divorce

Gay marriage is no surprise; the divorce rate shows not even straight people respect the institution

To much surprise, the U.S. Supreme Court recently refrained from taking up cases involving gay marriage bans in five different states. As it stands, same-sex nuptials will remain legal in at least 30 states. There’s little doubt the rest of the country will eventually follow.

Gay marriage is coming in full force. Whatever remnants of traditional marriage remain have been vanquished by the grinding march toward “equality.” It’s now considered counter-culture to believe marriage is reserved for one man and one woman.

As the nation debates the virtue of same-sex matrimony, the divorce rate continues to inch upward. After a rise following the Sexual Revolution of the 1960s, the number of divorces filed flattened during the Reagan years. Since then, it has continued to climb, in concurrence with a culture that is becoming more liberal – even libertarian – in almost every way.

Changing family dynamics have even forced Pope Francis to convene a synod to discuss the church’s role in familial matters – including communion for divorcees who remarry.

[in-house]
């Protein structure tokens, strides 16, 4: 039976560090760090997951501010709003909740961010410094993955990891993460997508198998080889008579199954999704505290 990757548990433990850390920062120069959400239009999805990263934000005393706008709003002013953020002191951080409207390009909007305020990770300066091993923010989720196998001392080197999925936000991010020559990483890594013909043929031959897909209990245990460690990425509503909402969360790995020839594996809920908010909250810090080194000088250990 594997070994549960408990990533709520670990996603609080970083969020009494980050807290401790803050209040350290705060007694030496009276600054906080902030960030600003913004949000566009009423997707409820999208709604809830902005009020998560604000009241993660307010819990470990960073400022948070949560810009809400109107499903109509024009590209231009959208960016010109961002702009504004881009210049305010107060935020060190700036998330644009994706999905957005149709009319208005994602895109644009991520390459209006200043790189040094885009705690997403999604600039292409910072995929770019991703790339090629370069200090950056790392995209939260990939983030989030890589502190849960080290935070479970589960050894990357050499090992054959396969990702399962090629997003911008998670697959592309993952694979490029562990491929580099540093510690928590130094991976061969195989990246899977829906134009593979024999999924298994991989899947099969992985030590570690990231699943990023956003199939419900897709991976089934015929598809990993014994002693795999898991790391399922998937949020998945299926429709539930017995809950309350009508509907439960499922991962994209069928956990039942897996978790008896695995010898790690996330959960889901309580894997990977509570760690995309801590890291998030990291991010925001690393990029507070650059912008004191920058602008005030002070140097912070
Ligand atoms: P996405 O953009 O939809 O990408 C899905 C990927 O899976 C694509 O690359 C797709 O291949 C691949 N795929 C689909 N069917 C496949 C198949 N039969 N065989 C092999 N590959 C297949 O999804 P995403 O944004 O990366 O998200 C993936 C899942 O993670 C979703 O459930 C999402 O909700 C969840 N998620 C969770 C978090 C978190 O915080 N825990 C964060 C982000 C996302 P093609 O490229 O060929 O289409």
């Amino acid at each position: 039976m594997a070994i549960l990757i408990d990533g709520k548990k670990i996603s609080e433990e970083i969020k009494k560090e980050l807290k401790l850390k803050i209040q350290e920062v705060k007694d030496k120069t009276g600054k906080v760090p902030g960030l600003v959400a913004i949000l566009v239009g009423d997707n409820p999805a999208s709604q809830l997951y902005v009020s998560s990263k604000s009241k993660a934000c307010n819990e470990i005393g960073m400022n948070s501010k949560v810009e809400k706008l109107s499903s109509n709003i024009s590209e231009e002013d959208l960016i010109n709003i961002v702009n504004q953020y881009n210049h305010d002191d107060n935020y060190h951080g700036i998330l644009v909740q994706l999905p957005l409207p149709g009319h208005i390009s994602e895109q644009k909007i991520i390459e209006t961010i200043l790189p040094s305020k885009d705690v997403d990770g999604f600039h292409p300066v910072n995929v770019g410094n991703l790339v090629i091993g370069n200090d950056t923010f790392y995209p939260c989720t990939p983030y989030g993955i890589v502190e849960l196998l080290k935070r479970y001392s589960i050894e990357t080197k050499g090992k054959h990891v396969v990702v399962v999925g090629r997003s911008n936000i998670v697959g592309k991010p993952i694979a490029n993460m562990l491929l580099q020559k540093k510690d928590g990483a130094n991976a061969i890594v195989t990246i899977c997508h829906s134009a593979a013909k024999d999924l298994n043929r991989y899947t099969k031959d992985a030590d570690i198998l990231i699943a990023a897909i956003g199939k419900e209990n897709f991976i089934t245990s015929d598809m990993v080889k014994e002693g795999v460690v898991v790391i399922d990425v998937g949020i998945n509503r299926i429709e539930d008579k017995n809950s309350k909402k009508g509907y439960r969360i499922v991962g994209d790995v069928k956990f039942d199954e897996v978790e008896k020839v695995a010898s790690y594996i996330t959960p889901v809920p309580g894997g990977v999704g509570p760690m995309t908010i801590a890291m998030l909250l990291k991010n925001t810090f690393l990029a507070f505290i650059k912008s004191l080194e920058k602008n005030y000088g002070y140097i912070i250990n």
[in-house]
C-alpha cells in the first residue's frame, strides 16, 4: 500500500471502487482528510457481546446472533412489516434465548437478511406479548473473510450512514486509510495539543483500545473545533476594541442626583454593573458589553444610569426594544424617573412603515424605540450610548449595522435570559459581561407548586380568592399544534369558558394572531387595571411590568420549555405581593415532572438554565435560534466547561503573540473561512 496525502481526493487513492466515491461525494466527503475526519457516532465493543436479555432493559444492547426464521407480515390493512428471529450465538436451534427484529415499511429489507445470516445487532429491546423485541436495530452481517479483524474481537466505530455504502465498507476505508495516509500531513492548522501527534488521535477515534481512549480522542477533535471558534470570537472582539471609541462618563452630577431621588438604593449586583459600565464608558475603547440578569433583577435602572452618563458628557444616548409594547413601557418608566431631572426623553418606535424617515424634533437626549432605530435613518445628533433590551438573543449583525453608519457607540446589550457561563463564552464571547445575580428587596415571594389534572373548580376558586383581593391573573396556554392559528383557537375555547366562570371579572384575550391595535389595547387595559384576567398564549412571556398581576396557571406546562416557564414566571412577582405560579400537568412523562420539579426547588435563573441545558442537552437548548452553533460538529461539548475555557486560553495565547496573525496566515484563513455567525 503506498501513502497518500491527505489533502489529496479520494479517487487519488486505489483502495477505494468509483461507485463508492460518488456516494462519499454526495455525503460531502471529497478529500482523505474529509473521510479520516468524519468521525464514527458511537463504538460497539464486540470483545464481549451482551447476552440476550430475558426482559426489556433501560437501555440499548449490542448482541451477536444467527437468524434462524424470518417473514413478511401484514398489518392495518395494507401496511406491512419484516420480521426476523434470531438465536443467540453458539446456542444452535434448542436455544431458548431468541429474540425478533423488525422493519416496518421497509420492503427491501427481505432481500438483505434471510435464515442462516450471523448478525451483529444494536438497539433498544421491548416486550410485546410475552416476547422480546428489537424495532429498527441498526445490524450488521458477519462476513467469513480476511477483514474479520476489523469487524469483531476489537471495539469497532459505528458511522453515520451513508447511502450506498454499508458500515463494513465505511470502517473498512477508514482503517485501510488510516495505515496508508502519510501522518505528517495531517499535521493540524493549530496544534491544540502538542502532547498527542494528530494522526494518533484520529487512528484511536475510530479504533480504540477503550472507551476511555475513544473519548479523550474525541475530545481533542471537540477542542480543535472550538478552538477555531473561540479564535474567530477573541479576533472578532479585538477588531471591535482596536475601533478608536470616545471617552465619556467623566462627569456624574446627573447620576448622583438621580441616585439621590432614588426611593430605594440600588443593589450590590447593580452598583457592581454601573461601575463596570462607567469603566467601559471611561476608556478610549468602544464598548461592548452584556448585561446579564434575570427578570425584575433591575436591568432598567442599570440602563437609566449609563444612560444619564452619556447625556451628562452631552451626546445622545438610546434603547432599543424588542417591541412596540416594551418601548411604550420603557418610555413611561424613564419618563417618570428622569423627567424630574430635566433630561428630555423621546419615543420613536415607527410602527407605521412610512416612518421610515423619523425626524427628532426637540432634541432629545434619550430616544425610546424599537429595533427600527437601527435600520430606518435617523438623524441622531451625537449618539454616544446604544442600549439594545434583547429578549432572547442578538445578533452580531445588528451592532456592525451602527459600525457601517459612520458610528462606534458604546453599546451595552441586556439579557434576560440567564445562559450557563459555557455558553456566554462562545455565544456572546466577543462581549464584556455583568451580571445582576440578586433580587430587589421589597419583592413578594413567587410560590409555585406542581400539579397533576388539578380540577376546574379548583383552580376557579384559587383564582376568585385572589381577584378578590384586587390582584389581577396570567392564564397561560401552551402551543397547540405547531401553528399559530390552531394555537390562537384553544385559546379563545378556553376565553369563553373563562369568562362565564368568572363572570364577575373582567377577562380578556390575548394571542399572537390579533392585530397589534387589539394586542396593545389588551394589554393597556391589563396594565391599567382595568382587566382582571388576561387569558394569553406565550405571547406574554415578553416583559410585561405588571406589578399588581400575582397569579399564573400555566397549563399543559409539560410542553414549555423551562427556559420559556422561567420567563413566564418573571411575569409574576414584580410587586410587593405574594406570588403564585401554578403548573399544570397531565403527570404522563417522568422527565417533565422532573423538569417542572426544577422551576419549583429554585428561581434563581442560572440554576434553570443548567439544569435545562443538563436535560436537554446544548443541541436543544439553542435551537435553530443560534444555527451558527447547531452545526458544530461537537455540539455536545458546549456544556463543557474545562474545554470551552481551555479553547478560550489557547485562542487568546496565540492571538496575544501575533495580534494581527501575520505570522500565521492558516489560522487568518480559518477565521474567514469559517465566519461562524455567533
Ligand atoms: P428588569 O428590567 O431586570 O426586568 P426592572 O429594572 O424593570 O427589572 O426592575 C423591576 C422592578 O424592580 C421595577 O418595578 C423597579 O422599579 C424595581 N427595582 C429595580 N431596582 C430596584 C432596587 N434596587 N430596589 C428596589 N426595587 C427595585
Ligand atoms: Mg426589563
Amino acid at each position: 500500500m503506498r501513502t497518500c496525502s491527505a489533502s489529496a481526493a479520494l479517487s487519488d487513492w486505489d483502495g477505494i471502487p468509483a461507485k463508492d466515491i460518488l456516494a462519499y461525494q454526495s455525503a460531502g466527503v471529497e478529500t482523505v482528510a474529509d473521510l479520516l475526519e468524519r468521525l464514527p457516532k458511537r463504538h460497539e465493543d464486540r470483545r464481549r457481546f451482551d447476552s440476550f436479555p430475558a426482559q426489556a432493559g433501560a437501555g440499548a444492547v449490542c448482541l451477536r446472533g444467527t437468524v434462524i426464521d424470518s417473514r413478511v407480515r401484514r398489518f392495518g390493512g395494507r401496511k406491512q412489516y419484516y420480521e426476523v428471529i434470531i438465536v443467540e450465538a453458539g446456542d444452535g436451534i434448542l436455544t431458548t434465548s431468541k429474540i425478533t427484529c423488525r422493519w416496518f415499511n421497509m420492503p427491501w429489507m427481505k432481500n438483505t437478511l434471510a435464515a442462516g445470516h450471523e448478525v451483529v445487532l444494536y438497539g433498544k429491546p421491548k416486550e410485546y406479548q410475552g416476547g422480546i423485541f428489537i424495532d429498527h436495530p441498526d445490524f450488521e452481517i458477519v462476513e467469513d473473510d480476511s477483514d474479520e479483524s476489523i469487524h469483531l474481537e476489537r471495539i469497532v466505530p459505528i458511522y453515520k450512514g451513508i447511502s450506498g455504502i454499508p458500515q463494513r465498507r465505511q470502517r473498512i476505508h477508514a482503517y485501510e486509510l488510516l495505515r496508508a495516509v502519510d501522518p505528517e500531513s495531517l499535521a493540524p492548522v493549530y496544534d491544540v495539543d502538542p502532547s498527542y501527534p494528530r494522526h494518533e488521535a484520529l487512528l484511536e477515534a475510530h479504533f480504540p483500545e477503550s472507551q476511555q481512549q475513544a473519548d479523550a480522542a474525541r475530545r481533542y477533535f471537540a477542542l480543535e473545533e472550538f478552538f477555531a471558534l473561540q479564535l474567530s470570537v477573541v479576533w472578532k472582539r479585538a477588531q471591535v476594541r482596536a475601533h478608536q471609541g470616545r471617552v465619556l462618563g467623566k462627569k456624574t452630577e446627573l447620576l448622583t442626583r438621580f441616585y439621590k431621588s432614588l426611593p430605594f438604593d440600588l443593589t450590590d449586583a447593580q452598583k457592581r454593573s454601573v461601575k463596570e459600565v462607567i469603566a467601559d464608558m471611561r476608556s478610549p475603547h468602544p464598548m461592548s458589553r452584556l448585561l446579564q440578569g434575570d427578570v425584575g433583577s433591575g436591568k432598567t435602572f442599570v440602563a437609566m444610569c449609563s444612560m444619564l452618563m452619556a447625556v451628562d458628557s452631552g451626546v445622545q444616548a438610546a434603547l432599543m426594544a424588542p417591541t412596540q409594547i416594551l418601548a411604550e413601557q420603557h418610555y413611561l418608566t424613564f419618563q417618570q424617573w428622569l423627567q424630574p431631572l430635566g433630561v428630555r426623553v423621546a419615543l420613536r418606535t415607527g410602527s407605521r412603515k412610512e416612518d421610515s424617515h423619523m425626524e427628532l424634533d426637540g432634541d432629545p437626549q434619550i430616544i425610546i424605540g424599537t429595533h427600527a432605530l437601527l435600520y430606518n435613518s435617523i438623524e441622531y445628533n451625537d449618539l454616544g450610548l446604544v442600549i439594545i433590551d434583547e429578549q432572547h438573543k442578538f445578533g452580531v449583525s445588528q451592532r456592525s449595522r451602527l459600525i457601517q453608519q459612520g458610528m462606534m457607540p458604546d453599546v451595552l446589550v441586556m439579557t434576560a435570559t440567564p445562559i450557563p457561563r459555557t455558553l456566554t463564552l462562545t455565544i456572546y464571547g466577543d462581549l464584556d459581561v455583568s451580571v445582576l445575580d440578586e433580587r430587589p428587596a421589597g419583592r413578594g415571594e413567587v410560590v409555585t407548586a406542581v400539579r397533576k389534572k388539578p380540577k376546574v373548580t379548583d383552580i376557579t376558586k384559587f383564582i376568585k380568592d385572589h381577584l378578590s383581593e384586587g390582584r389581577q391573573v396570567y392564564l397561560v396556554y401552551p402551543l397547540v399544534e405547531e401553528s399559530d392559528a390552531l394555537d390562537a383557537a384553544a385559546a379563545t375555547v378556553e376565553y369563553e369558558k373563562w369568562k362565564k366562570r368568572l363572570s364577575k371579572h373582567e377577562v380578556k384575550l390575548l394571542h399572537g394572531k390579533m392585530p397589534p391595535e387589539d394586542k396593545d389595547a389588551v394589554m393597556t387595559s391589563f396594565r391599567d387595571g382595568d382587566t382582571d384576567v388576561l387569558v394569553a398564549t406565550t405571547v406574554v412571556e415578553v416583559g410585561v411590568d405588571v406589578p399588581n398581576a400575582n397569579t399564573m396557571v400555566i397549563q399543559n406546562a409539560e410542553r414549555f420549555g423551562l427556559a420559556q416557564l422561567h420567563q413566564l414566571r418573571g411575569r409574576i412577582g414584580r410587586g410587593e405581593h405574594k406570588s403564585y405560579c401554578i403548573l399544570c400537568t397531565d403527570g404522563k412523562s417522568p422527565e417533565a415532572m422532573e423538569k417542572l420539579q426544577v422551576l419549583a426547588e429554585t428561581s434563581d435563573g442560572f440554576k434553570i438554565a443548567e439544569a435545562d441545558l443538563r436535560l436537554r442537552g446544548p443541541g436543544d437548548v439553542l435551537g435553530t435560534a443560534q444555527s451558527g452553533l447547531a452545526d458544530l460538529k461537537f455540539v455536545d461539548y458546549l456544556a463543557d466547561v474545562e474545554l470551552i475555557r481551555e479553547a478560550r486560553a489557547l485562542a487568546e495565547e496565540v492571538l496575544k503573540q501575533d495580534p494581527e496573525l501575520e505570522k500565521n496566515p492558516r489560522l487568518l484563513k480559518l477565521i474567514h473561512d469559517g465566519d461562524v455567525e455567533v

The fight over gay marriage has largely distracted from the divorce trend. It’s gotten to the point where divorce – the splitting of a sacred bond – is done blithely, as if it’s the severing of a business relationship. Contracts can be nulled for a fee that’s less than a student loan payment.

Couples are making the decision to split based mostly on feelings of passion. When the flame dies, so does the marriage. The unfulfilled promise left in its wake has broader implications than just that of children raised outside a two-parent household. It helps drive society away from the idea of everlasting commitment.

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